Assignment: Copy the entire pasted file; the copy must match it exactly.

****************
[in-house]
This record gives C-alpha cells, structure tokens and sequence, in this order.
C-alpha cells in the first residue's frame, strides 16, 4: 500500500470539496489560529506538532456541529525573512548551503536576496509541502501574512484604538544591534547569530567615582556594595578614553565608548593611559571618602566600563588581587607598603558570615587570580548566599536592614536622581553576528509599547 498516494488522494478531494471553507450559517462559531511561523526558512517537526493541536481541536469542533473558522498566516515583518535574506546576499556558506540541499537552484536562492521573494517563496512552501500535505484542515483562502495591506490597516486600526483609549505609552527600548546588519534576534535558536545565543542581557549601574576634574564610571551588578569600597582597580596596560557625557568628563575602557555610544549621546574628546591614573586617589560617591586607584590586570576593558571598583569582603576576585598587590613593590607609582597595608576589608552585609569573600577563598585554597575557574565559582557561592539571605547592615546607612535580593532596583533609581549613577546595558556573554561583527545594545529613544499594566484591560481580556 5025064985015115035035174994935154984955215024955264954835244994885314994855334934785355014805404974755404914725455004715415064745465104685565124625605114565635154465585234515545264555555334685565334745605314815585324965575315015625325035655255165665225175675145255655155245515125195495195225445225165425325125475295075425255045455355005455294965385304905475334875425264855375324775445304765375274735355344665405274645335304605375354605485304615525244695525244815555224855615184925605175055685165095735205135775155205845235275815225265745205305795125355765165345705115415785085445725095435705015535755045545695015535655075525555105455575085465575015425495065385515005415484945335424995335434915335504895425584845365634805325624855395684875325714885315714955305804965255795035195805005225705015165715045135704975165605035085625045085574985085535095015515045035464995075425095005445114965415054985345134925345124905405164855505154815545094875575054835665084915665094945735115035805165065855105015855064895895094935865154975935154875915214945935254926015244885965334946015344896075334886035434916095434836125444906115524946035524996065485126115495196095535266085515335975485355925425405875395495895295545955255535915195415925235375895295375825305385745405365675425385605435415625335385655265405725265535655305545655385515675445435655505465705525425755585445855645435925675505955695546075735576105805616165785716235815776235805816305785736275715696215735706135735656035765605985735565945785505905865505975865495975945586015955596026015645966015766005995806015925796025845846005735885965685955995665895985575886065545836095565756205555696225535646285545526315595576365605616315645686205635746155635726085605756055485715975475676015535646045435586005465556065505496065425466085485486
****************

[in-house]
This record gives C-alpha cells, structure tokens and sequence, in this order.
C-alpha cells in the first residue's frame, strides 16, 4: 500500500470539496489560529506538532456541529525573512548551503536576496509541502501574512484604538544591534547569530567615582556594595578614553565608548593611559571618602566600563588581587607598603558570615587570580548566599536592614536622581553576528509599547 498516494488522494478531494471553507450559517462559531511561523526558512517537526493541536481541536469542533473558522498566516515583518535574506546576499556558506540541499537552484536562492521573494517563496512552501500535505484542515483562502495591506490597516486600526483609549505609552527600548546588519534576534535558536545565543542581557549601574576634574564610571551588578569600597582597580596596560557625557568628563575602557555610544549621546574628546591614573586617589560617591586607584590586570576593558571598583569582603576576585598587590613593590607609582597595608576589608552585609569573600577563598585554597575557574565559582557561592539571605547592615546607612535580593532596583533609581549613577546595558556573554561583527545594545529613544499594566484591560481580556 5025064985015115035035174994935154984955215024955264954835244994885314994855334934785355014805404974755404914725455004715415064745465104685565124625605114565635154465585234515545264555555334685565334745605314815585324965575315015625325035655255165665225175675145255655155245515125195495195225445225165425325125475295075425255045455355005455294965385304905475334875425264855375324775445304765375274735355344665405274645335304605375354605485304615525244695525244815555224855615184925605175055685165095735205135775155205845235275815225265745205305795125355765165345705115415785085445725095435705015535755045545695015535655075525555105455575085465575015425495065385515005415484945335424995335434915335504895425584845365634805325624855395684875325714885315714955305804965255795035195805005225705015165715045135704975165605035085625045085574985085535095015515045035464995075425095005445114965415054985345134925345124905405164855505154815545094875575054835665084915665094945735115035805165065855105015855064895895094935865154975935154875915214945935254926015244885965334946015344896075334886035434916095434836125444906115524946035524996065485126115495196095535266085515335975485355925425405875395495895295545955255535915195415925235375895295375825305385745405365675425385605435415625335385655265405725265535655305545655385515675445435655505465705525425755585445855645435925675505955695546075735576105805616165785716235815776235805816305785736275715696215735706135735656035765605985735565945785505905865505975865495975945586015955596026015645966015766005995806015925796025845846005735885965685955995665895985575886065545836095565756205555696225535646285545526315595576365605616315645686205635746155635726085605756055485715975475676015535646045435586005465556065505496065425466085485486